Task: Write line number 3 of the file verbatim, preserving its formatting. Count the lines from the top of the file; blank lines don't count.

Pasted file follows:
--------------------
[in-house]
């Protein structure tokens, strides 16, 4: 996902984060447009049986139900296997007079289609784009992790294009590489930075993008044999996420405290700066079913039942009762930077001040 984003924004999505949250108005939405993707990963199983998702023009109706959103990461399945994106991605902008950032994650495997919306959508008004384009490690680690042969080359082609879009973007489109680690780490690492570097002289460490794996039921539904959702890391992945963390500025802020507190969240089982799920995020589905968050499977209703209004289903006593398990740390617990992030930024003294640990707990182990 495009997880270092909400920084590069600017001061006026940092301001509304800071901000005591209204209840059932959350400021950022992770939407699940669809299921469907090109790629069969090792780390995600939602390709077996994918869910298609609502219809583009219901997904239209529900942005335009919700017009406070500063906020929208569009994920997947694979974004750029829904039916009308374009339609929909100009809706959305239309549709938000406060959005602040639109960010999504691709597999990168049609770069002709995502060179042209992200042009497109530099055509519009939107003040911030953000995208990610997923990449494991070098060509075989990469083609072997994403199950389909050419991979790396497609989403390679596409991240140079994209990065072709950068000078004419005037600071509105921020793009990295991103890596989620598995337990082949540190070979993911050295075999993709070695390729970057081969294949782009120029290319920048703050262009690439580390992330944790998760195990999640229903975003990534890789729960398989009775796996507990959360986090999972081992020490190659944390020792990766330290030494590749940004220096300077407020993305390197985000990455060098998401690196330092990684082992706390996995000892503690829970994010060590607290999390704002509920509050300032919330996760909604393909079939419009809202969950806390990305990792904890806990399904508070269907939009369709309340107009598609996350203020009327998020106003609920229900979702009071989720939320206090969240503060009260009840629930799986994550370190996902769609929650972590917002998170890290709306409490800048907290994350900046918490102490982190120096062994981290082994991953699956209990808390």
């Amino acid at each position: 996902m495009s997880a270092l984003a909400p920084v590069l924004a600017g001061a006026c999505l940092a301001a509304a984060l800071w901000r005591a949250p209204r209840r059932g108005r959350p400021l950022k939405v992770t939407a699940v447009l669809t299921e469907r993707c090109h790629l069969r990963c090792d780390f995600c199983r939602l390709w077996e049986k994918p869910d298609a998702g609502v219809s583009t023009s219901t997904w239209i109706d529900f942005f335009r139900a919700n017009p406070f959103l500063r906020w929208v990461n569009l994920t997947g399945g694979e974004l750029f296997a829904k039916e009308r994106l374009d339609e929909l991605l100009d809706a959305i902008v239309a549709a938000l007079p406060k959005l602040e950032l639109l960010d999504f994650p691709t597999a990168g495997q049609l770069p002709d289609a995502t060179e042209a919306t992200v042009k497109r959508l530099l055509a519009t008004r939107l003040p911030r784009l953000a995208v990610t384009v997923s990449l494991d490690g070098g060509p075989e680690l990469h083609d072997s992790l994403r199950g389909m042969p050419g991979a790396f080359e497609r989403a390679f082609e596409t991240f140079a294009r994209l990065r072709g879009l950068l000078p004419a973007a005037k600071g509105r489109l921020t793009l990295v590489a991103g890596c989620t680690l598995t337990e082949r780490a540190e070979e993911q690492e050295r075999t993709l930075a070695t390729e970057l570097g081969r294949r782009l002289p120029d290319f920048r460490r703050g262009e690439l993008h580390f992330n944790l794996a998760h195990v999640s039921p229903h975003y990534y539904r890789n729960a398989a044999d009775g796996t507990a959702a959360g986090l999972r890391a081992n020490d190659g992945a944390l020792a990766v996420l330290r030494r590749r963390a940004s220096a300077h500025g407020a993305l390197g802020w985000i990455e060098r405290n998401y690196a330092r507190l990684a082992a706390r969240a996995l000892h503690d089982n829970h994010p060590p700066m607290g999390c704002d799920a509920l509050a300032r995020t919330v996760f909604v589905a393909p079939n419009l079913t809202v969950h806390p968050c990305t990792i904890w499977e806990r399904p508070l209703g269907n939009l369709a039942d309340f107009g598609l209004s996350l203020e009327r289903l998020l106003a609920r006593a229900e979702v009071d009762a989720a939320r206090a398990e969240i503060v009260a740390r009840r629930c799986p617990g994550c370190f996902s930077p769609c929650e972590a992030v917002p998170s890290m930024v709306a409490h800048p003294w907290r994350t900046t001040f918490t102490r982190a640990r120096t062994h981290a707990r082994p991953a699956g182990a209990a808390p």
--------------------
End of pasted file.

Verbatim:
């Amino acid at each position: 996902m495009s997880a270092l984003a909400p920084v590069l924004a600017g001061a006026c999505l940092a301001a509304a984060l800071w901000r005591a949250p209204r209840r059932g108005r959350p400021l950022k939405v992770t939407a699940v447009l669809t299921e469907r993707c090109h790629l069969r990963c090792d780390f995600c199983r939602l390709w077996e049986k994918p869910d298609a998702g609502v219809s583009t023009s219901t997904w239209i109706d529900f942005f335009r139900a919700n017009p406070f959103l500063r906020w929208v990461n569009l994920t997947g399945g694979e974004l750029f296997a829904k039916e009308r994106l374009d339609e929909l991605l100009d809706a959305i902008v239309a549709a938000l007079p406060k959005l602040e950032l639109l960010d999504f994650p691709t597999a990168g495997q049609l770069p002709d289609a995502t060179e042209a919306t992200v042009k497109r959508l530099l055509a519009t008004r939107l003040p911030r784009l953000a995208v990610t384009v997923s990449l494991d490690g070098g060509p075989e680690l990469h083609d072997s992790l994403r199950g389909m042969p050419g991979a790396f080359e497609r989403a390679f082609e596409t991240f140079a294009r994209l990065r072709g879009l950068l000078p004419a973007a005037k600071g509105r489109l921020t793009l990295v590489a991103g890596c989620t680690l598995t337990e082949r780490a540190e070979e993911q690492e050295r075999t993709l930075a070695t390729e970057l570097g081969r294949r782009l002289p120029d290319f920048r460490r703050g262009e690439l993008h580390f992330n944790l794996a998760h195990v999640s039921p229903h975003y990534y539904r890789n729960a398989a044999d009775g796996t507990a959702a959360g986090l999972r890391a081992n020490d190659g992945a944390l020792a990766v996420l330290r030494r590749r963390a940004s220096a300077h500025g407020a993305l390197g802020w985000i990455e060098r405290n998401y690196a330092r507190l990684a082992a706390r969240a996995l000892h503690d089982n829970h994010p060590p700066m607290g999390c704002d799920a509920l509050a300032r995020t919330v996760f909604v589905a393909p079939n419009l079913t809202v969950h806390p968050c990305t990792i904890w499977e806990r399904p508070l209703g269907n939009l369709a039942d309340f107009g598609l209004s996350l203020e009327r289903l998020l106003a609920r006593a229900e979702v009071d009762a989720a939320r206090a398990e969240i503060v009260a740390r009840r629930c799986p617990g994550c370190f996902s930077p769609c929650e972590a992030v917002p998170s890290m930024v709306a409490h800048p003294w907290r994350t900046t001040f918490t102490r982190a640990r120096t062994h981290a707990r082994p991953a699956g182990a209990a808390p």